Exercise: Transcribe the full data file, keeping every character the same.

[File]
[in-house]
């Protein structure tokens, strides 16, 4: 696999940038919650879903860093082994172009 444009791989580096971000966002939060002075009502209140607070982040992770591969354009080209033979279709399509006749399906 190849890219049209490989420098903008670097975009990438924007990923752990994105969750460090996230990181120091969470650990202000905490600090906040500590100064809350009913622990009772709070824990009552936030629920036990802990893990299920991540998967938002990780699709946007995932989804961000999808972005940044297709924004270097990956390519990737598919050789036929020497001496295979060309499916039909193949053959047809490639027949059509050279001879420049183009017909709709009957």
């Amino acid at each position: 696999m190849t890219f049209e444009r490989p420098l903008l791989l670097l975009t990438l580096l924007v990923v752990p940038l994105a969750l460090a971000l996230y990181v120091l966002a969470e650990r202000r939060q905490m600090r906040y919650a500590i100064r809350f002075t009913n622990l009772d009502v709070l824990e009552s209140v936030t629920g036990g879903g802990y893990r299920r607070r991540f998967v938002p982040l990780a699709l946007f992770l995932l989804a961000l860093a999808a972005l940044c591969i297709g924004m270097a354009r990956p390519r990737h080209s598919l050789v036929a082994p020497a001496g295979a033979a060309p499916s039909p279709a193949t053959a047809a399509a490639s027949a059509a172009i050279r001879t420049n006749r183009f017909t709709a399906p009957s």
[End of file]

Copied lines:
[in-house]
């Protein structure tokens, strides 16, 4: 696999940038919650879903860093082994172009 444009791989580096971000966002939060002075009502209140607070982040992770591969354009080209033979279709399509006749399906 190849890219049209490989420098903008670097975009990438924007990923752990994105969750460090996230990181120091969470650990202000905490600090906040500590100064809350009913622990009772709070824990009552936030629920036990802990893990299920991540998967938002990780699709946007995932989804961000999808972005940044297709924004270097990956390519990737598919050789036929020497001496295979060309499916039909193949053959047809490639027949059509050279001879420049183009017909709709009957």
């Amino acid at each position: 696999m190849t890219f049209e444009r490989p420098l903008l791989l670097l975009t990438l580096l924007v990923v752990p940038l994105a969750l460090a971000l996230y990181v120091l966002a969470e650990r202000r939060q905490m600090r906040y919650a500590i100064r809350f002075t009913n622990l009772d009502v709070l824990e009552s209140v936030t629920g036990g879903g802990y893990r299920r607070r991540f998967v938002p982040l990780a699709l946007f992770l995932l989804a961000l860093a999808a972005l940044c591969i297709g924004m270097a354009r990956p390519r990737h080209s598919l050789v036929a082994p020497a001496g295979a033979a060309p499916s039909p279709a193949t053959a047809a399509a490639s027949a059509a172009i050279r001879t420049n006749r183009f017909t709709a399906p009957s």